"The whole time, I never thought I was that bad," said Girard, who ultimately needed a series of operations, the first some 72 hours later, to put his pelvis back together with screws. He was in a medically-induced coma for nearly four days.
"You're there, and you think you're fine, but yes, I almost died," he said. "I don't know how close I was, but close."
Broken and bedridden The 48th pick in the 1998 draft, Girard became a regular in the Boston lineup last season, his mobility behind the blue line considered an important part of the Bruins' future. He was not a physical presence, but he was on the move. Just under 6 feet tall and right around 205 pounds, he was shaping up as a nightly contributor, someone to count on back there for 16, 18, 20 minutes.
"Sad to say, before the accident, I was in the best shape I'd ever been," said Girard, who had made that drive to the health club six times a week during the summer. "Last year was my first full year in the NHL, and a lot of guys in their second year, they dip, you know? I wanted to guard against that."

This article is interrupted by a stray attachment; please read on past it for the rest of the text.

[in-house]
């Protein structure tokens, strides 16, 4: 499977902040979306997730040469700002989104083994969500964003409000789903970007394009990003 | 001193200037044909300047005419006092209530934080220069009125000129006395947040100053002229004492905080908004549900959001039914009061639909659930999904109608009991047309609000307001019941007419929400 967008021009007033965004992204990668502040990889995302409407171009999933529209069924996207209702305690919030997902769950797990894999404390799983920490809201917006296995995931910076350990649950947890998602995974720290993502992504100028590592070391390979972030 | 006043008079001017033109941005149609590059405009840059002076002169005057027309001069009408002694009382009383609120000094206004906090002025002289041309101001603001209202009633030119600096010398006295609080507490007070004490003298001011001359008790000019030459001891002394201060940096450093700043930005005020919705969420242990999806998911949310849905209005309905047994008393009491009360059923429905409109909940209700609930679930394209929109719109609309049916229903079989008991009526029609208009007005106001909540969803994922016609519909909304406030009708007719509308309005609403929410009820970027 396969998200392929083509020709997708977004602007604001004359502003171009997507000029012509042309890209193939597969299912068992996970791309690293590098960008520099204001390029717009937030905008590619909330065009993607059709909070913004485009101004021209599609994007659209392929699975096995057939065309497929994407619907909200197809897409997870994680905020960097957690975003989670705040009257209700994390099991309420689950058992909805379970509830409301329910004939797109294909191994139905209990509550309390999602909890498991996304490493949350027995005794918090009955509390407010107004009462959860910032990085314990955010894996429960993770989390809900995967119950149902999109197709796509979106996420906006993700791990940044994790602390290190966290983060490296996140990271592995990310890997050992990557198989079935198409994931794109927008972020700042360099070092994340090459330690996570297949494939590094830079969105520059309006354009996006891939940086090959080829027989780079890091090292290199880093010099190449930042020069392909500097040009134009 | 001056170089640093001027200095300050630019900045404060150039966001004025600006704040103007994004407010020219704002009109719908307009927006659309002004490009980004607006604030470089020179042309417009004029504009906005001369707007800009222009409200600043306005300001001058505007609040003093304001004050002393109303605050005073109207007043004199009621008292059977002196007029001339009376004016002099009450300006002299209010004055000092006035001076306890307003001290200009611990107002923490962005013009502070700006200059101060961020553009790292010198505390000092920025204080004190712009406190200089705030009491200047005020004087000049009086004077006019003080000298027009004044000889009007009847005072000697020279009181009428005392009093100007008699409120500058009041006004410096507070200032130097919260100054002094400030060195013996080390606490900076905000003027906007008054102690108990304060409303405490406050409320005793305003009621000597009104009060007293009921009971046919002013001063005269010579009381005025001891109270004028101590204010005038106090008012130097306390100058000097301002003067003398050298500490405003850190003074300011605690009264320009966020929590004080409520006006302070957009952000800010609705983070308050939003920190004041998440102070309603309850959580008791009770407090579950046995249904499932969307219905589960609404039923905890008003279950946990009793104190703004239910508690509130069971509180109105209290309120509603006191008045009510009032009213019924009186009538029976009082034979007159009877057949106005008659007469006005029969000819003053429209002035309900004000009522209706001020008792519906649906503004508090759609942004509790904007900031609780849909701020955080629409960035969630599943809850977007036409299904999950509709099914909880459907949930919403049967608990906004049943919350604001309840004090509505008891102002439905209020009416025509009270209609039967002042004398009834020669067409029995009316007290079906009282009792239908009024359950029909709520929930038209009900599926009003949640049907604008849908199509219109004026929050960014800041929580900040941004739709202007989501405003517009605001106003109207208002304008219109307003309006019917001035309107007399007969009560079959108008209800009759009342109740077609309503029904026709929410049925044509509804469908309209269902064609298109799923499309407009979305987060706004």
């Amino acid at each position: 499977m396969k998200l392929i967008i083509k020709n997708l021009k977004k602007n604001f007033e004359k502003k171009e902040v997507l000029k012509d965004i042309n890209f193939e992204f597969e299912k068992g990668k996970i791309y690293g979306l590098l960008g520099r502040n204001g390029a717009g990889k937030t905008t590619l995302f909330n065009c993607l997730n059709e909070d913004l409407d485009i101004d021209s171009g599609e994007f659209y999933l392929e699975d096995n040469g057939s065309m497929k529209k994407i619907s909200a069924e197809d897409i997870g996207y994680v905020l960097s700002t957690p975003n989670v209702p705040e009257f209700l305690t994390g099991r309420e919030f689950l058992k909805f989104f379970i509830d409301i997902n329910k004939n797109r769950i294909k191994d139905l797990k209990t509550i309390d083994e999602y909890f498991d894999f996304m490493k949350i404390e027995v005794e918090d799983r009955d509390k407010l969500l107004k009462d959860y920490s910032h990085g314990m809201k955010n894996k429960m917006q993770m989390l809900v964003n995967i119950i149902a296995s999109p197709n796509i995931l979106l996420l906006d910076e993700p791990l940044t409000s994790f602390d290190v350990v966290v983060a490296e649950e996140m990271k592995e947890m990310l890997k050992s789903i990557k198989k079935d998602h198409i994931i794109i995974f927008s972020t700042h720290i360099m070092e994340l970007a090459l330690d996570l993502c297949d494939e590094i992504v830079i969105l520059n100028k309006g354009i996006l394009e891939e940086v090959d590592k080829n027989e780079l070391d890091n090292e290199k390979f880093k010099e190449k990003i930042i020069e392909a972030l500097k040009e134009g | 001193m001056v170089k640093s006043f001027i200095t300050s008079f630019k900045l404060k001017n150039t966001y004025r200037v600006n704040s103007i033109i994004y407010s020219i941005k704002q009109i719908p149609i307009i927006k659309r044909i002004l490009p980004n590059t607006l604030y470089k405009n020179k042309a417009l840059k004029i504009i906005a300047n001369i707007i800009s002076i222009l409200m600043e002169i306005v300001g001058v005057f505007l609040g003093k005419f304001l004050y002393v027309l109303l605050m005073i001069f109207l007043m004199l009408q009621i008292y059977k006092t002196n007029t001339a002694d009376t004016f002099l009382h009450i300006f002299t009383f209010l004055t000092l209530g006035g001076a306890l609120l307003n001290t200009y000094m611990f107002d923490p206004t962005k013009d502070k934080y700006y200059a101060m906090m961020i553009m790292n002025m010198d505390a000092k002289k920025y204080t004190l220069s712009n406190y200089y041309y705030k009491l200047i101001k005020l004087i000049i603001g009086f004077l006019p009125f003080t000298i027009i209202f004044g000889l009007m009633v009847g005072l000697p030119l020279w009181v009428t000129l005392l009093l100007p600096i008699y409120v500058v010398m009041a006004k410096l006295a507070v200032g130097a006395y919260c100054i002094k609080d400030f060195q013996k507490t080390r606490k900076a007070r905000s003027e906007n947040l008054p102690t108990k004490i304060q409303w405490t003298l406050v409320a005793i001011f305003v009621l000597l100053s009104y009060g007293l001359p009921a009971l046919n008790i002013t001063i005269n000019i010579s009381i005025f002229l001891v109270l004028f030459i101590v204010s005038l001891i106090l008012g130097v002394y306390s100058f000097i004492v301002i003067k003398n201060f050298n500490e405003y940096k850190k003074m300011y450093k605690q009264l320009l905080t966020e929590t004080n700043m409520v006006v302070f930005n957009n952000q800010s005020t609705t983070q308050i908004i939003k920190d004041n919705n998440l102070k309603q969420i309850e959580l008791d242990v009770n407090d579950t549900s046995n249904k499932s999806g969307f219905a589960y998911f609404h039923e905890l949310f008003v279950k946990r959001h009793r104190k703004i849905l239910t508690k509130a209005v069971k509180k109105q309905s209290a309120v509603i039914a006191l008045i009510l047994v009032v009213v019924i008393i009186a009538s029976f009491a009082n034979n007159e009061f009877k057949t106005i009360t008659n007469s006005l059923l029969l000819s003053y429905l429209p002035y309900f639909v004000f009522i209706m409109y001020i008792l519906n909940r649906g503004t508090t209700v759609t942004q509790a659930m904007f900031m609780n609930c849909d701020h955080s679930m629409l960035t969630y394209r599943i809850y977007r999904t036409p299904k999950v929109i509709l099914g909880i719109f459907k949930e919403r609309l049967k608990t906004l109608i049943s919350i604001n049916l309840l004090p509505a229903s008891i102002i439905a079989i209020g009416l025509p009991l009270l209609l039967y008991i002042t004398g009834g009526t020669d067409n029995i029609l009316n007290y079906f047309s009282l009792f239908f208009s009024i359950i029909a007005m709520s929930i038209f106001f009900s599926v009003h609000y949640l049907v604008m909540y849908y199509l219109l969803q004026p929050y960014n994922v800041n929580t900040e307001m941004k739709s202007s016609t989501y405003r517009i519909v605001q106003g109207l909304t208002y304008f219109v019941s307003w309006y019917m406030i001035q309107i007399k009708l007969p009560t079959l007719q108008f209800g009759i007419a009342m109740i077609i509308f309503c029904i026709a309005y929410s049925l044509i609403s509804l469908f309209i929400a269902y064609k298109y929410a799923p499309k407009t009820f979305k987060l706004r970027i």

Girard spent three months in the Montreal hospital, not allowed to leave his bed for two months. Then came complications. Twice he needed colon surgery. A blood infection filled his lungs with fluid. Another troubling infection eventually led doctors to a piece of dying muscle in his back, requiring more surgery to transfer healthy muscle from his buttocks. Girard's weight over the weeks plummeted from 205 to 160.
"When I took my first step," Girard recalled, breaking into a grin he flashed repeatedly during an hourlong interview, "it was a like newborn pony. You know, one leg this way, one leg that way, all rubbery, falling all over the place."
In the early going, it was obvious to Girard that he would not play this season. As the complications increased and his weight and spirits sank, he began to yield to thoughts of maybe missing two years, even more. A career lost? Possibly, but he said he didn't dwell on it.